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Precarious journeys: exploring the stories of young people seeking asylum

Iqbal, Hannah 2016. Precarious journeys: exploring the stories of young people seeking asylum. PhD Thesis, Cardiff University.
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This thesis examines the stories that young people tell about becoming refugees and seeking asylum. It is a qualitative study based on 42 single narrative interviews, conducted in schools, public libraries and advocacy settings. The participants originated from 19 countries and ranged in age from 12-23 years, with four participants over 18 years. Stories represent a significant resource for asylum seekers, since the process of seeking asylum relies heavily on providing narrative testimony. Whilst there is an established field of literature focusing on the experiences of young refugees, little attention has been paid to the storied aspects of their lives. Beyond this, there are also significant gaps regarding young refugees’ journey experiences and the role of time in shaping their lives. This research seeks to fill these gaps by providing an in-depth study of the stories that young refugees tell and the ways in which themes of journeys and time feature in their accounts. The findings of this thesis are divided across three substantive themes, journeys, stories and time. Firstly, by examining participants’ accounts of being uprooted and in transit, the analysis demonstrates how migration journeys can be highly significant experiences for young refugees, shaping their lives long after their physical journey has ended. Secondly, this thesis highlights the significance of stories within the asylum system and the ways in which young people’s narrative and embodied accounts can come under scrutiny. Finally, this thesis points to the ways in which young refugees can experience a sense of being governed through time as they seek asylum. This thesis has sought to provide insights for both academic and policy audiences about the multiple aspects of insecurity that young refugees negotiate. Beyond this, the findings of this thesis demonstrate the creative and adaptive ways in which young people seek to forge more secure futures within contexts of displacement.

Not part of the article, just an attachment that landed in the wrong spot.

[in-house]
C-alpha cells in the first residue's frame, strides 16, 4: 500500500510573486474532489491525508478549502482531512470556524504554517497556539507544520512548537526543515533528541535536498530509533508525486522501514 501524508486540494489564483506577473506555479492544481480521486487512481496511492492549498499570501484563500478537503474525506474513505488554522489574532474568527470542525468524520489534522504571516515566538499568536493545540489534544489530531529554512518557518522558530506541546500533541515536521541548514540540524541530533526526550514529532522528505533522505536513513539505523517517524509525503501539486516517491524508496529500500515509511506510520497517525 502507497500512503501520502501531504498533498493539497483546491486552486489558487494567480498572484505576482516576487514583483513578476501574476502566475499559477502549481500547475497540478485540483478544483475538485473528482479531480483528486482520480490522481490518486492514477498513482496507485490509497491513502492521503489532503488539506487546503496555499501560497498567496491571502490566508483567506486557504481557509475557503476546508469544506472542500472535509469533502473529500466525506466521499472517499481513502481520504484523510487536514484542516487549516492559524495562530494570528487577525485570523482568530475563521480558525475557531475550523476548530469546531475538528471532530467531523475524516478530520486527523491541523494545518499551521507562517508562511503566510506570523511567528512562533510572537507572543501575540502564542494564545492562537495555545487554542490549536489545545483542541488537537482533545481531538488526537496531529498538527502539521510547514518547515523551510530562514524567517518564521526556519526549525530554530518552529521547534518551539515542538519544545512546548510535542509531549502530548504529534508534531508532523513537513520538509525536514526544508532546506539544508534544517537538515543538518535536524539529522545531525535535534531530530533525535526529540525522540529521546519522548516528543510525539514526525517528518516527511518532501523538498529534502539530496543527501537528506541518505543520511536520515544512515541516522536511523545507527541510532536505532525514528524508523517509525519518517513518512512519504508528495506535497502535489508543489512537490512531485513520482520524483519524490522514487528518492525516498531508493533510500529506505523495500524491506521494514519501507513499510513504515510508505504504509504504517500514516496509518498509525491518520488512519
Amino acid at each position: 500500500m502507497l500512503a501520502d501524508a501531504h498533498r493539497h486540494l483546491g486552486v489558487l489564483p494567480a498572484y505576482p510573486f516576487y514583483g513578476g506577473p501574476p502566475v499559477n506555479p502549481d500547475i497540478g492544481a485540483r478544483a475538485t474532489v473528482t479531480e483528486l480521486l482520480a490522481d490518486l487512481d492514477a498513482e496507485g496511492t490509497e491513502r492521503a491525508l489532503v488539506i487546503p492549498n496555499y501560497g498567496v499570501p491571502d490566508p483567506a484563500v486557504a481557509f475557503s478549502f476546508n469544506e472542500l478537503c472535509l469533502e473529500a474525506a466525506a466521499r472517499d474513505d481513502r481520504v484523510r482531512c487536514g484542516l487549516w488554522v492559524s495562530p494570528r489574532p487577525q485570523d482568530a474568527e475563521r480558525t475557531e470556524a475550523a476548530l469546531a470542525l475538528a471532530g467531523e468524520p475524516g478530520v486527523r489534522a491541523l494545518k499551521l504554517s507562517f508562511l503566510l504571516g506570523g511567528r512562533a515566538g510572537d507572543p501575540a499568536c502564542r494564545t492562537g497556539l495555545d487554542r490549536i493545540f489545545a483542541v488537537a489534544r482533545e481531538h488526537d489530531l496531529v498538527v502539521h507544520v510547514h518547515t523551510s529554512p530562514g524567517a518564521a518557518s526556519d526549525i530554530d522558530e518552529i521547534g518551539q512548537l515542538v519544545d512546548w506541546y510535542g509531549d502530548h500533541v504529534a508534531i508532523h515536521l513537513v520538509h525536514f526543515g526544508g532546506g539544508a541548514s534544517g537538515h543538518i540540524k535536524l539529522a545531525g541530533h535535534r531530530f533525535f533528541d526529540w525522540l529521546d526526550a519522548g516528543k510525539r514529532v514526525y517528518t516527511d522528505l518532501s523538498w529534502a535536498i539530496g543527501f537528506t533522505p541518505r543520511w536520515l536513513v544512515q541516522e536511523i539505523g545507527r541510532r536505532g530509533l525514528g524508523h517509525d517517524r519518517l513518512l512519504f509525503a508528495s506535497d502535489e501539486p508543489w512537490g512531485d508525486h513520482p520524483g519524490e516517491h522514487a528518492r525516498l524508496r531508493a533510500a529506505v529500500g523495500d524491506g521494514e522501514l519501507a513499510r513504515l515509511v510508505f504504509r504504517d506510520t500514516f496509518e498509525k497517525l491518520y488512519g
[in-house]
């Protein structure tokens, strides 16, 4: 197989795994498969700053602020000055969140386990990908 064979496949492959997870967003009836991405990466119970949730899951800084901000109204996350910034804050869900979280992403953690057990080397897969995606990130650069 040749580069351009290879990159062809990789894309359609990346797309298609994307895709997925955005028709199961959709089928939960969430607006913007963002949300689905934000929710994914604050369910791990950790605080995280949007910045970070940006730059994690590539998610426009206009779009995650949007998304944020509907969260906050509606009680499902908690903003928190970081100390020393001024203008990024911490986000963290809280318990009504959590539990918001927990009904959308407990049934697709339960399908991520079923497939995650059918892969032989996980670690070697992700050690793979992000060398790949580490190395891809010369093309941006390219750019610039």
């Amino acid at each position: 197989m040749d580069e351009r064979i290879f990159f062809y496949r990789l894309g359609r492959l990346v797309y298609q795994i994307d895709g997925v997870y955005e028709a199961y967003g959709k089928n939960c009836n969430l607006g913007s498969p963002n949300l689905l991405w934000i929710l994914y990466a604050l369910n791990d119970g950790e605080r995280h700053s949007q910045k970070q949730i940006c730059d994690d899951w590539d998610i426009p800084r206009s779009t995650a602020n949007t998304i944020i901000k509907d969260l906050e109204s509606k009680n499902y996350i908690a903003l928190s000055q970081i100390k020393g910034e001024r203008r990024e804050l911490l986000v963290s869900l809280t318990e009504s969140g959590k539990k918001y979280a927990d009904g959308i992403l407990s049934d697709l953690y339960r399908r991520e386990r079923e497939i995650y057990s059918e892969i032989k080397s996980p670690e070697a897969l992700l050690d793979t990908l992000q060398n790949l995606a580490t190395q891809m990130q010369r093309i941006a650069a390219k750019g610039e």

Item Type: Thesis (PhD)
Date Type: Completion
Status: Unpublished
Schools: Social Sciences (Includes Criminology and Education)
Subjects: H Social Sciences > H Social Sciences (General)
Funders: ESRC
Date of First Compliant Deposit: 24 May 2016
Last Modified: 10 Aug 2021 13:59

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